HC Deb 03 July 1986 vol 100 cc1215-7 6.17 pm
Dr. John Cunningham (Copeland)

On a point of order, Mr. Deputy Speaker. The Government have just announced, in a written reply, the abandonment of a central plank of their political and economic strategy—their proposals to privatise Britain's water assets. The disgraceful and cowardly manner of the announcement is as despicable as the original proposals. It demonstrates the contempt with which the Government treat the House and the country.

The Government announced in a Green Paper their intention to privatise Britain's public water assets, and as recently as last week the proposals were confirmed in a debate in the House, in which the Minster with responsibility for these matters in the Department of the Environment said that he would reaffirm the Government's intentions. It is scandalous that the Secretary of State for the Environment has chosen not to announce this most important decision, which so damages the Government's credibility — indeed, the whole position of Ministers in his Department—that perhaps he should review his position.

Millions of people—indeed, the majority of people in Britain—will regard this as very welcome news, not only because it abandons what were in the first place ill-founded, ill-prepared and unacceptable proposals but because it heralds the increasing decline of this Government and their ultimate defeat at the next general election. We believe that there should have been a major statement on the issue. I ask you, Mr. Deputy Speaker, to safeguard the interests of the House.

Mr. Deputy Speaker (Mr. Ernest Armstrong)

I think that I had better make it clear to the House that the fact that there has been a written answer is not a matter for me. There has been no point of order so far upon which I can rule.

Several Hon. Members


Mr. Deputy Speaker

Order. We cannot have "Further to the point of order" on something that was not a point of order.

Mr. Allan Roberts (Bootle)

On a point of order, Mr. Deputy Speaker. The written answer of the Secretary of State for the Environment has been published late today, Thursday, and many hon. Members have left the House for their constituencies. In their written answer the Government have given no reason for changing their policy. They have treated the House of Commons with contempt. All that the written answer says is that, after consultation with the chairmen of the water authorities, it is not possible to proceed with privatisation. However, consultations with the water authorities took place before the Government announced that they intended to proceed with privatisation. The House has a right to know the real reasons for the Government's backing down.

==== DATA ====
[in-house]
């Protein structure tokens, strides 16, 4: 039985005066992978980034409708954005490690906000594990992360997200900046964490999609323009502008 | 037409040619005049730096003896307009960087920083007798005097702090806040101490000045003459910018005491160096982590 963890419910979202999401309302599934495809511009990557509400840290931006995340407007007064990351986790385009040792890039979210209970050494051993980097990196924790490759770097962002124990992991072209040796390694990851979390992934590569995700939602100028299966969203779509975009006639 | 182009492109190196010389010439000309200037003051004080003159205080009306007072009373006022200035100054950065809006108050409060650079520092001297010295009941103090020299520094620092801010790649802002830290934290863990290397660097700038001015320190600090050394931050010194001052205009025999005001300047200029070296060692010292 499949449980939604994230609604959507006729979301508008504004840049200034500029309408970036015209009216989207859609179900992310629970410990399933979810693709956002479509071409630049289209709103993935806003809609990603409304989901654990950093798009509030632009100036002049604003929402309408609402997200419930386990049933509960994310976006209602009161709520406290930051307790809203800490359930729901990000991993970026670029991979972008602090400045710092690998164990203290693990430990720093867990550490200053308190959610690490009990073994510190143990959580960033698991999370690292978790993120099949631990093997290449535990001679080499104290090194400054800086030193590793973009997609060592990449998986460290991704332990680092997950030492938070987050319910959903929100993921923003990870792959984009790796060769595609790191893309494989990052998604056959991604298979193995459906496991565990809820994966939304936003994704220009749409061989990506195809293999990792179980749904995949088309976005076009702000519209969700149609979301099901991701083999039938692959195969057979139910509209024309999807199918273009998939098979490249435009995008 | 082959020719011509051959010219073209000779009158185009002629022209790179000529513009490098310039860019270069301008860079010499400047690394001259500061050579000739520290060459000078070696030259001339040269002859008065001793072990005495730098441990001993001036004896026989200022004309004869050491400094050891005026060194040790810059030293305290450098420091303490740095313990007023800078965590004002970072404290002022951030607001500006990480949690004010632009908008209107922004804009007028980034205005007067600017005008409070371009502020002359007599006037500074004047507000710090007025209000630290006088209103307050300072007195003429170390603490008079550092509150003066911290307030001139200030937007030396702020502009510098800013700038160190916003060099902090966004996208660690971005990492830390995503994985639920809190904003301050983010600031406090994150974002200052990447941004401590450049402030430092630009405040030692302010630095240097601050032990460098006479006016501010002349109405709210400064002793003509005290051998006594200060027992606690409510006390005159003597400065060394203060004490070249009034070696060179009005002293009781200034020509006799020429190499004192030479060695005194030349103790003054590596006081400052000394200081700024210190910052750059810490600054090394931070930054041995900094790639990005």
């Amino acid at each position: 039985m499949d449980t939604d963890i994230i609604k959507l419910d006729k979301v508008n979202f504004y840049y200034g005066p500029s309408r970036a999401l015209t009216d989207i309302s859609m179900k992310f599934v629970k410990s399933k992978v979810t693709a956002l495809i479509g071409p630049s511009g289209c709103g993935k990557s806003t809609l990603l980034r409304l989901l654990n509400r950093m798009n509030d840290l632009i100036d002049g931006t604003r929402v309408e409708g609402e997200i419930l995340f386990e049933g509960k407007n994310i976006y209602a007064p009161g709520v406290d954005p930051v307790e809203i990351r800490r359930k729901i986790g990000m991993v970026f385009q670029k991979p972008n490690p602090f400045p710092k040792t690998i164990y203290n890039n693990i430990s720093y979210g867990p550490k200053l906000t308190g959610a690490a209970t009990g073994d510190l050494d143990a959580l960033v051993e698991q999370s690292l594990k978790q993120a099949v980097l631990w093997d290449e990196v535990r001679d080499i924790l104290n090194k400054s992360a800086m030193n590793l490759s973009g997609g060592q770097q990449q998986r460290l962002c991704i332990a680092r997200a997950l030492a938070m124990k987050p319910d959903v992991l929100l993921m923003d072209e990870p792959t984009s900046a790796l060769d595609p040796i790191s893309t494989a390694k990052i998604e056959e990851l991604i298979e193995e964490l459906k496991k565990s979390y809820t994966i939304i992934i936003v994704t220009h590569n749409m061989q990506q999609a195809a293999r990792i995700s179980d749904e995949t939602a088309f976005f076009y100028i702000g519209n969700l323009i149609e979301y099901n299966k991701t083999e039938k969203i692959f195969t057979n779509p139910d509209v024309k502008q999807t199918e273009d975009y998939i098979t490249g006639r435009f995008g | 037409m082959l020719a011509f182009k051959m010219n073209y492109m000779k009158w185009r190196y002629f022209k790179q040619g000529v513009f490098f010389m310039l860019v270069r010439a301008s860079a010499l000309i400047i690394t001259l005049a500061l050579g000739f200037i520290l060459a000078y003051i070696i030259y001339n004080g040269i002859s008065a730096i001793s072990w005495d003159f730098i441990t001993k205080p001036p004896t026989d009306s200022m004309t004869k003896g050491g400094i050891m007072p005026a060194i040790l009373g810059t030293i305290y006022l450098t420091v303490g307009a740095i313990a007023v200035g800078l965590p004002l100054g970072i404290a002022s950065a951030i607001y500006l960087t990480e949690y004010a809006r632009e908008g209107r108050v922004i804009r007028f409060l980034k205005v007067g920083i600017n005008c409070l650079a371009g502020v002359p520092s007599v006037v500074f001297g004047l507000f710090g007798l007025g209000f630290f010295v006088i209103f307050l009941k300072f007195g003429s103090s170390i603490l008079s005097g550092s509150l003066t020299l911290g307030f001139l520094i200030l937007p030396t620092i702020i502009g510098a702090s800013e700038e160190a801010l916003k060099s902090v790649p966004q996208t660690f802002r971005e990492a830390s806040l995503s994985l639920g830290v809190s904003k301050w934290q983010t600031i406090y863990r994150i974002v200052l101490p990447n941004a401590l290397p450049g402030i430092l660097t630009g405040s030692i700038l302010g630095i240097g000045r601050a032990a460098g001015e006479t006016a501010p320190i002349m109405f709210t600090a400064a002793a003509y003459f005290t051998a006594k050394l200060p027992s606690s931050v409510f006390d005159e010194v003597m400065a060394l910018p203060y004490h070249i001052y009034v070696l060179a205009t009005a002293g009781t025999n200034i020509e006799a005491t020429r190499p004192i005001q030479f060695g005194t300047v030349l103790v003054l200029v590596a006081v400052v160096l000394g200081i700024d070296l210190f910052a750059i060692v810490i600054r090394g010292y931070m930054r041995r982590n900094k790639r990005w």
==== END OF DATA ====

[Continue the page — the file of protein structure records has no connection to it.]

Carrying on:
Mr. Dennis Skinner (Bolsover)

On a point of order, Mr. Deputy Speaker. You will recall that earlier today an important statement was made that took up nearly an hour of important parliamentary time, and that dealt with the Government's response to the Peacock report. Despite all the questions, we were unable to ascertain correctly the Government's position. My hon. Friend the Member for Copeland (Dr. Cunningham) has now told the House that the Government have responded in this contemptible fashion. It has been made quite clear that the lady is for turning. We want to know why. The Secretary of State for the Environment was proved to be wrong on more than one occasion when he was Secretary of State for Transport. Why has he not got the guts to come to the Dispatch Box to explain why this policy has now been turned on its head?

Mr. Deputy Speaker

The method of giving information to the House is not a matter for the Chair. So far no point over which I have any jurisdiction has been raised.

Mr. Stuart Bell (Middlesbrough)

On a point of order, Mr. Deputy Speaker. A different situation has now arisen. The Secretary of State for the Environment, who has so far evaded his responsibilities to the House, is now on the Treasury Bench. The Leader of the House is also present. It is outrageous that, other than the Prime Minister, the one Minister in this Government who is most committed to privatisation has not had the guts to come to the House and make a proper statement at that Dispatch Box.

Mr. Deputy Speaker

All the matters that have been raised so far may be important, but they are matters for debate and there are ways and means of raising them. Until now no matter has been raised on which I can help the House.